Each Friday, I help lead a group Bible study for women at my parish. It’s part of a large and growing movement to get Catholic women to dig deep into Scripture, discover how much God loves them, and to build community in our parishes.
In my group last week, we had a deep and intensely moving discussion about God and marriage, and by the time we’d finished a video, cracked open our Bibles and gotten halfway through our discussion, the box of tissues had been passed across the table more than once.
And guess what? Even though the topic was marriage, the focus of our discussion wasn’t our husbands, although they did come up, especially with the tissue boxes. What the study focused on was how much Jesus should be the primary relationship in our lives. No man, no matter how super supportive or extra helpful or totally patient he may be, can possibly fill all of our spiritual and emotional needs. Turns out we need a God-Man to fill the deepest needs of our hearts, and at best, our husbands can only be his helper on that score.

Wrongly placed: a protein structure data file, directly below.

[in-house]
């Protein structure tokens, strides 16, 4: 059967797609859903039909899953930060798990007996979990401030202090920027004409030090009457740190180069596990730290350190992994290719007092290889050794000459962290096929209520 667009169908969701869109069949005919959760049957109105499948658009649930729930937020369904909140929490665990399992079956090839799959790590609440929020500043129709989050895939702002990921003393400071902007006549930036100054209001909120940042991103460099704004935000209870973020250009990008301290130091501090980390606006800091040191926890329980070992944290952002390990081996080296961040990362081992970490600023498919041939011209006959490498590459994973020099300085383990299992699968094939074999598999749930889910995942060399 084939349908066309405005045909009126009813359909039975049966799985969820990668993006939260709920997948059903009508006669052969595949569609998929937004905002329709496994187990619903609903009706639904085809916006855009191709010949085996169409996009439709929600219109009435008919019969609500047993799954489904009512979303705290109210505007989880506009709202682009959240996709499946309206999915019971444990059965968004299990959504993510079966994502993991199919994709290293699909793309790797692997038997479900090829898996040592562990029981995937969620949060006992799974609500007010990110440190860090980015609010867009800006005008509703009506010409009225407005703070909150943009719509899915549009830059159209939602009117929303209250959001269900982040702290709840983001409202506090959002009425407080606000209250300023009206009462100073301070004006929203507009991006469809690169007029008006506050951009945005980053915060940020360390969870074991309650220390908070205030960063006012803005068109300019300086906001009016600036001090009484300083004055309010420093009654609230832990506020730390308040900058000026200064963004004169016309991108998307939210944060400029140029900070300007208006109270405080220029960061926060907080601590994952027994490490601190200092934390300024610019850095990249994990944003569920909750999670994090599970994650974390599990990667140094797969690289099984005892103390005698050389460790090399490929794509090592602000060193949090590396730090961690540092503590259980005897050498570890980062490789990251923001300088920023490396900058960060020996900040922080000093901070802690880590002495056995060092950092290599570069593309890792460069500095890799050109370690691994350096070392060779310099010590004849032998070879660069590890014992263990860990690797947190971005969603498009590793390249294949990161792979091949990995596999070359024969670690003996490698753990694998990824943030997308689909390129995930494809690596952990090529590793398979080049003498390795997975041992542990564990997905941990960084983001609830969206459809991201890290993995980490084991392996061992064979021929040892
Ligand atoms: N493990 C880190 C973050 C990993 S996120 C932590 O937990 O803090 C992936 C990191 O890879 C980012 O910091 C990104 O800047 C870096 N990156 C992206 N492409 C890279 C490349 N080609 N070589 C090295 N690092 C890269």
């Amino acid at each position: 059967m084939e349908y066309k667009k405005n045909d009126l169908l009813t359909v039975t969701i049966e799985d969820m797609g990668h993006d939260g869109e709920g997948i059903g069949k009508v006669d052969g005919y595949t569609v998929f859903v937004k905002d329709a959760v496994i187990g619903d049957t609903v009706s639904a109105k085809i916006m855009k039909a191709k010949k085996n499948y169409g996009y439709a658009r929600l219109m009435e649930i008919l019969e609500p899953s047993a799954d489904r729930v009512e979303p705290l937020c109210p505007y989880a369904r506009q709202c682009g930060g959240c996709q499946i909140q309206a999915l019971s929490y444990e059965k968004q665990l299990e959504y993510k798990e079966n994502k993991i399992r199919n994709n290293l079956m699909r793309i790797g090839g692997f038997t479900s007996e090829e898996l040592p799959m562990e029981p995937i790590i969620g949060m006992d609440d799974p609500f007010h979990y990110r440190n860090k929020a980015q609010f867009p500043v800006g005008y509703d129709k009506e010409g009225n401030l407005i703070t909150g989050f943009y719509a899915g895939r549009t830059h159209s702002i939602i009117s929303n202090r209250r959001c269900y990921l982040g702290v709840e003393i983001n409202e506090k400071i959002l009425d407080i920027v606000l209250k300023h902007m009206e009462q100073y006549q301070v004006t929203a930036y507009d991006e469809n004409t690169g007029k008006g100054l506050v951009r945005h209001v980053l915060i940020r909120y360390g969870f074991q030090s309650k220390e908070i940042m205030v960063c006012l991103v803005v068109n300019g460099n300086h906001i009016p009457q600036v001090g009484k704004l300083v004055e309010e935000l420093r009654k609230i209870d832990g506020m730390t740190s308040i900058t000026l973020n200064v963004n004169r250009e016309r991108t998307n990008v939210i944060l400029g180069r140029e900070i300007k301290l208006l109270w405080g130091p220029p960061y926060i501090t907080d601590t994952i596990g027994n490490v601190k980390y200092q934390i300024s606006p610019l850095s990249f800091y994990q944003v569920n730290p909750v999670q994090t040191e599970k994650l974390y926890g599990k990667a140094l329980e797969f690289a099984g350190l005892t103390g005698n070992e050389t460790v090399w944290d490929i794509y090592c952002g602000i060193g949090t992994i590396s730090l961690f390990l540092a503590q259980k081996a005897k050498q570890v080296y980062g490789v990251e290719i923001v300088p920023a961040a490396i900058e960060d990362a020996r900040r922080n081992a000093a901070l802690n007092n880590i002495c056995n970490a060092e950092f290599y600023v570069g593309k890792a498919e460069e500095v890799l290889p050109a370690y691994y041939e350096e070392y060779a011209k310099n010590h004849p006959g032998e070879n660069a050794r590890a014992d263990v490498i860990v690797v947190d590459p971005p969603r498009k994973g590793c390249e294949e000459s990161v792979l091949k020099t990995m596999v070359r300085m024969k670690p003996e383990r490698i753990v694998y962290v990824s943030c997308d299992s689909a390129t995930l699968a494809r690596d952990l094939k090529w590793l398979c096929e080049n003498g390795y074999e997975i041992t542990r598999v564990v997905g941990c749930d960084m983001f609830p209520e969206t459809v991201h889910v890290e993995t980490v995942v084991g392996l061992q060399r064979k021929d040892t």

I must say, that it was a relief to kick around this idea with other women, because after years of marriage, you can get tired of the pretense of a perfect marriage. How do you admit you’d sometimes like to throw your husband under the next bus that comes down your lane, without, well, throwing your husband under a bus? It’s tricky, but sometimes we’re so busy trying to hold up the ideal of Christian marriage as we think it ought to be, that we inadvertently project the false pretense that our own marriages are perfect.
We all know that there’s no such thing as a perfect marriage. I have the recurring revelation, subject to all sorts of vicissitudes in my moods, that it may be more important to focus on how I can be a better spouse to my husband than to complain about his shortcomings. These seem to multiply when I’m focused on him, but to shrink in number when my thoughts are more focused on finding God’s will in my day. It often seems an uphill climb–how can I be expected to achieve any level of sanctity whatsoever when I’m married to someone as flawed as my Beloved?! And it must be as clear to others as it is to me that we are both prime examples of fallen humanity—the sad, everyday kind of sinners, in fact, and candidates for therapy, most likely, but most certainly in need of redemption. It’s just a blessed relief when you can share a little bit of this outside of the confessional (confidentially, of course—what’s said in Bible study stays there).